Jakarta. Helping the vulnerable group, which includes pregnant women and future brides, to better understand the risks of stunting is crucial to prevent the low height for age condition affecting their children.
The Covid-19 pandemic has posed a number of new challenges. Among others is stunting. Main factors leading to stunting include poor access to healthy nutrition, sanitation or clean water by low-income families and those who lose their jobs due to the coronavirus outbreak.
But one cannot combat stunting alone. It takes a multi stakeholder collaboration, especially during this pandemic.
Agus Suprapto, the health quality improvement and population development deputy at the Coordinating Ministry Human Development and Cultural Affairs, said that theoretically, the pandemic has led to an increase in stunting in the country.
“But we need to take a look at the most recent survey first.” Agus said on Tuesday.
The government has made efforts to help improve people’s prosperity and food security, including distributing food packages for those in need. Indonesia has also set the goal of lowering its stunting rate to 14 percent by 2024.
Education on stunting, however, should not only focus on infants and children. But also the vulnerable groups, namely anemic teens, future brides and grooms, fertile age couples, pregnant mothers, and newborns.
“To achieve that 14 percent [reduction] target, [we must direct] our education orientation to the upstream again,” Agus said.
And with local culture’s great influence on nutritional education, Agus suggested that “it is best that the [educational campaigns] are done by the local communities.”
According to Agus, the nutritional status of the future brides and pregnant mothers have an effect on the baby’s health. He recommends that the mentoring of pregnant mothers be done individually, as each individual has their own uniqueness and problems.
Kartini Rustandi, the Health Ministry’s acting director general of public health, underscored the people’s worry wh visit community health facilities (puskesmas) amid the Covid-19 pandemic.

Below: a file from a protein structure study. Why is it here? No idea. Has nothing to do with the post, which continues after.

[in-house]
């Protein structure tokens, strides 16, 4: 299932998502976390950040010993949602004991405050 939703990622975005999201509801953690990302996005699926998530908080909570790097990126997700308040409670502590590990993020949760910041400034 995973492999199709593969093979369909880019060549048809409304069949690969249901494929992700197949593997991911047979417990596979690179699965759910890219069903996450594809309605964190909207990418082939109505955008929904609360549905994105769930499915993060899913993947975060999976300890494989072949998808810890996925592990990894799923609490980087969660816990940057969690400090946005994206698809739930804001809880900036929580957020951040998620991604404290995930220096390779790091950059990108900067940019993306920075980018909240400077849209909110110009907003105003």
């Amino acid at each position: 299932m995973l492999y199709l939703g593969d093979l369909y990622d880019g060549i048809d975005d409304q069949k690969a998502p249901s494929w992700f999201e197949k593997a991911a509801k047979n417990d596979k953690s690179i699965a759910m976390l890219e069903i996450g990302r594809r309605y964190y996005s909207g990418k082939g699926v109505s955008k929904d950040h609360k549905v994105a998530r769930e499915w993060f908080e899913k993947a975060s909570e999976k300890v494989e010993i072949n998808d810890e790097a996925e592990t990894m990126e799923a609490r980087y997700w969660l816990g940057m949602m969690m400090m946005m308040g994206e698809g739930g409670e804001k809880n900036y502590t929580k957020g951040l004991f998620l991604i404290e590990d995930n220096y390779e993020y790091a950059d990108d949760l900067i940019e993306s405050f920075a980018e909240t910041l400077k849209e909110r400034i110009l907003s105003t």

There are a number of ways to make sure children grow up healthy, including taking them to integrated health services posts (posyandu) while also paying attention to the health protocols.
“In certain regions, there are cadres and health workers that go door-to-door,” Kartini said.
Nowadays, telecounseling can be an option. Pregnant women can also visit the public health facility by making appointments and implementing health protocols at all times.
According to Kartini, pregnant mothers should have regular health check-ups to give birth to a healthy baby.
She also advised pregnant women to maintain their health, eat a healthy diet, as well as keep their environment healthy and cigarette smoke-free.
But nutrition is not the only factor that can lead to stunting, Kartini said.
Parenting, eating habits, and local culture can cause stunting in children. For instance, local misconceptions that eating fish can be detrimental to one’s health. Such hoaxes can affect the children or pregnant women’s nutritional intake.
Indonesian Doctor Association (IDI) chairman Adib Khumaidi highlighted the importance of education as a preventive and promotive effort in health, including in preventing stunting.
"The main problem in overcoming health [issues] is with promotive preventive efforts, not curative efforts," he said.
We should be able to identify cases of malnourished children first before waiting for them to visit the puskesmas. To this end, Adib hopes for a revitalization in the puskesmas’ role.
“Puskesmas is the regional manager and the regional representative of the Health Ministry. This is the role that must be pushed forward,” Adib said.
Gorontalo Regional Development Planning Agency head Cokro R. Katilie said his team is working alongside multiple stakeholders to double down education on stunting. Among these stakeholders include the Religious Affairs Ministry, who help raise the future bride and groom’s awareness on stunting through the local religious affairs offices.
Tackling stunting requires seamless coordination with various parties because stunting is not only a health issue. But it is also an issue of infrastructure, sanitation, culture, food security, among others.
According to Cokro, thanks to this collaboration —also with the help of the National Population and Family Planning Board’s family companion teams, the stunting rate in his region has dropped drastically from 37 percent to 9 percent.